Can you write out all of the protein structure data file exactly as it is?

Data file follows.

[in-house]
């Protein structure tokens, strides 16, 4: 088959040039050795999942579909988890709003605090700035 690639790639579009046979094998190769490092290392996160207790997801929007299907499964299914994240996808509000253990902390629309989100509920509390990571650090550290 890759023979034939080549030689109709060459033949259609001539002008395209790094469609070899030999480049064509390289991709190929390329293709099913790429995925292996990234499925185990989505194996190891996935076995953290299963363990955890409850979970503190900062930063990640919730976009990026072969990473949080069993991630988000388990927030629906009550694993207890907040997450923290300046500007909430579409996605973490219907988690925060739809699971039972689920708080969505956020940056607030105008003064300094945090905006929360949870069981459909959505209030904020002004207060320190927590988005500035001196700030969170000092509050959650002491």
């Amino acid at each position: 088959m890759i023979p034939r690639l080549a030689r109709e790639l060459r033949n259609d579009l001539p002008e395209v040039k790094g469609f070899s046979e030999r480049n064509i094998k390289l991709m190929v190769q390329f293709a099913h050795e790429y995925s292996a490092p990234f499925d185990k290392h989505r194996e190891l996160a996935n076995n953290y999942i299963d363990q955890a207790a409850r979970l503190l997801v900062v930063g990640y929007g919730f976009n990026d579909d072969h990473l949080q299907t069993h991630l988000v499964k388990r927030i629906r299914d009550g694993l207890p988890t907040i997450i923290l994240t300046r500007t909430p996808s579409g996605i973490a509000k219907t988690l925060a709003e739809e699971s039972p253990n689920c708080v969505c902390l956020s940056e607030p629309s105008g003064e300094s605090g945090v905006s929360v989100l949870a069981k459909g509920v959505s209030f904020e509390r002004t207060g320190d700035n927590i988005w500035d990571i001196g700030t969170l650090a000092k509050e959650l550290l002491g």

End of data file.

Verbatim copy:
[in-house]
């Protein structure tokens, strides 16, 4: 088959040039050795999942579909988890709003605090700035 690639790639579009046979094998190769490092290392996160207790997801929007299907499964299914994240996808509000253990902390629309989100509920509390990571650090550290 890759023979034939080549030689109709060459033949259609001539002008395209790094469609070899030999480049064509390289991709190929390329293709099913790429995925292996990234499925185990989505194996190891996935076995953290299963363990955890409850979970503190900062930063990640919730976009990026072969990473949080069993991630988000388990927030629906009550694993207890907040997450923290300046500007909430579409996605973490219907988690925060739809699971039972689920708080969505956020940056607030105008003064300094945090905006929360949870069981459909959505209030904020002004207060320190927590988005500035001196700030969170000092509050959650002491």
């Amino acid at each position: 088959m890759i023979p034939r690639l080549a030689r109709e790639l060459r033949n259609d579009l001539p002008e395209v040039k790094g469609f070899s046979e030999r480049n064509i094998k390289l991709m190929v190769q390329f293709a099913h050795e790429y995925s292996a490092p990234f499925d185990k290392h989505r194996e190891l996160a996935n076995n953290y999942i299963d363990q955890a207790a409850r979970l503190l997801v900062v930063g990640y929007g919730f976009n990026d579909d072969h990473l949080q299907t069993h991630l988000v499964k388990r927030i629906r299914d009550g694993l207890p988890t907040i997450i923290l994240t300046r500007t909430p996808s579409g996605i973490a509000k219907t988690l925060a709003e739809e699971s039972p253990n689920c708080v969505c902390l956020s940056e607030p629309s105008g003064e300094s605090g945090v905006s929360v989100l949870a069981k459909g509920v959505s209030f904020e509390r002004t207060g320190d700035n927590i988005w500035d990571i001196g700030t969170l650090a000092k509050e959650l550290l002491g």